Summarize your main points without using the exact wording you’ve used before.
If appropriate, close with a recommendation or generalization.
Do not bring up new information/supporting details in the conclusion!
Variety is the key here….
*Vary your sentence beginnings
*Vary sentence lengths
*Vary sentence type/structure
*Make sure sentences are complete & correct – no fragments or run-ons
I woke up early. I ate breakfast. I got in the car. Then I drove to school. The parking lot was crowded. I was almost late to class.
Problems with these sentences? They’re boring!
They’re so much alike that my brain quit caring.
Improving sentence fluency is a revision strategy – something you go back and do after you’ve written the first draft.
Where can I change how the sentence begins?
Where can I change the order of the sentence – maybe begin with a prepositional phase?
Where can I combine short sentences or break up long ones?
Good word choice does not come from the thesaurus
Think verbs, adjectives, and adverbs
Think precise and specific
There’s a different visual …
The woman walked down the street.
The woman strolled down the street.
The woman hobbled down the street.
Consider the effects of changing one word:
*The secretary leaned flirtatiously on the desk.
*The secretary leaned angrily on the desk.
*The secretary leaned tiredly on the desk.
*The man ____(verb)__ ___(adverb)___ down into the baby’s crib.
Verbs: leaned looked stared glared gazed whispered
Adverbs: lovingly carefully angrily softly sadly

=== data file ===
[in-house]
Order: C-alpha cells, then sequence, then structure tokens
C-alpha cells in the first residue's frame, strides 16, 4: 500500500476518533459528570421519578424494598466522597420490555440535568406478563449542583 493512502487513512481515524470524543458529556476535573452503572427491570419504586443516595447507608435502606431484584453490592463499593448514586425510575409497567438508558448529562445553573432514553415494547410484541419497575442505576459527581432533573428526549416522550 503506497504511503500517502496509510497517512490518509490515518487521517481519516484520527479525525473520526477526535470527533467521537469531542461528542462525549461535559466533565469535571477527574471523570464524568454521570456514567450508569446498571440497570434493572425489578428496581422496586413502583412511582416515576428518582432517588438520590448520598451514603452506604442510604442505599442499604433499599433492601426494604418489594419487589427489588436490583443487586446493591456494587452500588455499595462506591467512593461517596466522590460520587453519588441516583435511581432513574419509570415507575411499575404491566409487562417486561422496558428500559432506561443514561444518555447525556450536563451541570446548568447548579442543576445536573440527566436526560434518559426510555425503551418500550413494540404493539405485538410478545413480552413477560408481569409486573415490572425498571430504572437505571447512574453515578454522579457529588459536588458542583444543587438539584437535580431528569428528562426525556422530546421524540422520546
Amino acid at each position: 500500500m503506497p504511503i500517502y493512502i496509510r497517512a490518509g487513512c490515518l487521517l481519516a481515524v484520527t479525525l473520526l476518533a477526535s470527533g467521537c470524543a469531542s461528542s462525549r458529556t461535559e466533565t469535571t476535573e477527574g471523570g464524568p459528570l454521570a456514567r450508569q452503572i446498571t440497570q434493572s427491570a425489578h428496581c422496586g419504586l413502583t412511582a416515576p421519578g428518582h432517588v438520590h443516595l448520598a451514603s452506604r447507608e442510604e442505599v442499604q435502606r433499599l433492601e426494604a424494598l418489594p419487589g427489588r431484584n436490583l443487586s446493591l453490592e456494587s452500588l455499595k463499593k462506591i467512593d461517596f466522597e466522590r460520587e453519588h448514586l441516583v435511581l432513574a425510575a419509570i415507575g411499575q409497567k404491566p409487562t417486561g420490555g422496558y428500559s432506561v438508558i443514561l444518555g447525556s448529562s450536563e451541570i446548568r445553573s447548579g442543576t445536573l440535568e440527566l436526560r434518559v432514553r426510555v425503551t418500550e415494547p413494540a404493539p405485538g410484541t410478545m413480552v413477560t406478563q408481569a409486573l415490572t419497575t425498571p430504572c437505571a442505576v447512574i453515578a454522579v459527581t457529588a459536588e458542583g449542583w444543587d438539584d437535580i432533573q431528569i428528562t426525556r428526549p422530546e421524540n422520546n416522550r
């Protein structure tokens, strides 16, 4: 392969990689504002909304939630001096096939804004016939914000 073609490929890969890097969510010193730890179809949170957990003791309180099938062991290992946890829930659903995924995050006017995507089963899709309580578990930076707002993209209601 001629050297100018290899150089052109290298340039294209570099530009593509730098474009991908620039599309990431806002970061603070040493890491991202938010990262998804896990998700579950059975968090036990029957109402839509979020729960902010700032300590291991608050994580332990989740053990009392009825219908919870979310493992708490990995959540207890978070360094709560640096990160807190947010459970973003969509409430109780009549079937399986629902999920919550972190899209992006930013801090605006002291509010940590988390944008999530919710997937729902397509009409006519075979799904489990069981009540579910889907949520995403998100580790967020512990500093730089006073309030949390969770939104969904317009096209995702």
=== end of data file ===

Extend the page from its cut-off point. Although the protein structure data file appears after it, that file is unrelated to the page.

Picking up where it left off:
The term “voice” refers to the attitude or personality of the speaker, coming through the writing. Individuality is hard to teach, but I encourage you to let your personality show in your writing.
Think of celebrities with very unique voices – not the words they say out loud, but what it is about them that enables you to identify their words in print or imagine their voices in your head.
Imagine people like Will Farrell, President Obama, or Tina Fey. Chances are, if I gave you random quotes from these or other famous people, you would be able to identify the speaker based on their voices.
However, voice may also change depending on task, audience, and purpose. Be aware of the level of formality you use.
Conventions = grammar, the rules of the language….
Spelling, punctuation, capitalization, subject-verb agreement, consistent verb tense, clear pronoun usage, etc…, etc…
Common issues to avoid:
*writing to a “you” audience Ex: In the novel, you can clearly see…..
*inconsistent pronoun use Ex: The student handed in their assignment. Student = singular; their = plural. These should match.
Underline or italicize major or complete works
Epic (long) poems
Use quotation marks for shorter works or works within a larger work
Chapters within books
This area really covers how the text looks on the page.
*Are the margins correct and uniform?
*Is the text appropriately indented and spaced?
*Is the font appropriate in type, color, size?
*Is there a heading, title, or cover page if necessary?
*Is there a balance of white space so the text appears manageable?